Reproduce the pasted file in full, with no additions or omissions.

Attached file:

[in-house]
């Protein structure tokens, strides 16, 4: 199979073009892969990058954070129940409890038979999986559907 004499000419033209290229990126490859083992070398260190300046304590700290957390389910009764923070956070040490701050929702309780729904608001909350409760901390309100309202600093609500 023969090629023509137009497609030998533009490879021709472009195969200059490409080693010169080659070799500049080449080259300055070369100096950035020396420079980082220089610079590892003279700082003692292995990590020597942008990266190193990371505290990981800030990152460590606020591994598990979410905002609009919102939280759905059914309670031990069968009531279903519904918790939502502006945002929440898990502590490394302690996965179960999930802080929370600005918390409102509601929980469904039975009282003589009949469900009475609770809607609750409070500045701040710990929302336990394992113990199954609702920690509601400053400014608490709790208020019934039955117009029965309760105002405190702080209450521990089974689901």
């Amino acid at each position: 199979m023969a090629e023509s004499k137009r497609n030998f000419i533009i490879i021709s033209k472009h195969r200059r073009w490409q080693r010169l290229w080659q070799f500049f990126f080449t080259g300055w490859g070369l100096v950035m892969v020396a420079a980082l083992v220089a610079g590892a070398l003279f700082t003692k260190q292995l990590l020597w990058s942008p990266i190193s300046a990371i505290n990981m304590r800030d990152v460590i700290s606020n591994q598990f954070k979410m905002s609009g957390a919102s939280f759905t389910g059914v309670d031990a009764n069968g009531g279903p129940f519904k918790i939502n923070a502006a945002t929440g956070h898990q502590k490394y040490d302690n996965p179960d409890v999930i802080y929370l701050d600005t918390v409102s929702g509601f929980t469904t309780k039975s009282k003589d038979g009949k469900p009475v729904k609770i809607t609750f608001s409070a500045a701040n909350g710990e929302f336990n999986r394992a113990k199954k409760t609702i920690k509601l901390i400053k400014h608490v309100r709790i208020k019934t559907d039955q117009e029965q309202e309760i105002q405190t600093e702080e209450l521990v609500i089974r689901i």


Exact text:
[in-house]
């Protein structure tokens, strides 16, 4: 199979073009892969990058954070129940409890038979999986559907 004499000419033209290229990126490859083992070398260190300046304590700290957390389910009764923070956070040490701050929702309780729904608001909350409760901390309100309202600093609500 023969090629023509137009497609030998533009490879021709472009195969200059490409080693010169080659070799500049080449080259300055070369100096950035020396420079980082220089610079590892003279700082003692292995990590020597942008990266190193990371505290990981800030990152460590606020591994598990979410905002609009919102939280759905059914309670031990069968009531279903519904918790939502502006945002929440898990502590490394302690996965179960999930802080929370600005918390409102509601929980469904039975009282003589009949469900009475609770809607609750409070500045701040710990929302336990394992113990199954609702920690509601400053400014608490709790208020019934039955117009029965309760105002405190702080209450521990089974689901």
């Amino acid at each position: 199979m023969a090629e023509s004499k137009r497609n030998f000419i533009i490879i021709s033209k472009h195969r200059r073009w490409q080693r010169l290229w080659q070799f500049f990126f080449t080259g300055w490859g070369l100096v950035m892969v020396a420079a980082l083992v220089a610079g590892a070398l003279f700082t003692k260190q292995l990590l020597w990058s942008p990266i190193s300046a990371i505290n990981m304590r800030d990152v460590i700290s606020n591994q598990f954070k979410m905002s609009g957390a919102s939280f759905t389910g059914v309670d031990a009764n069968g009531g279903p129940f519904k918790i939502n923070a502006a945002t929440g956070h898990q502590k490394y040490d302690n996965p179960d409890v999930i802080y929370l701050d600005t918390v409102s929702g509601f929980t469904t309780k039975s009282k003589d038979g009949k469900p009475v729904k609770i809607t609750f608001s409070a500045a701040n909350g710990e929302f336990n999986r394992a113990k199954k409760t609702i920690k509601l901390i400053k400014h608490v309100r709790i208020k019934t559907d039955q117009e029965q309202e309760i105002q405190t600093e702080e209450l521990v609500i089974r689901i």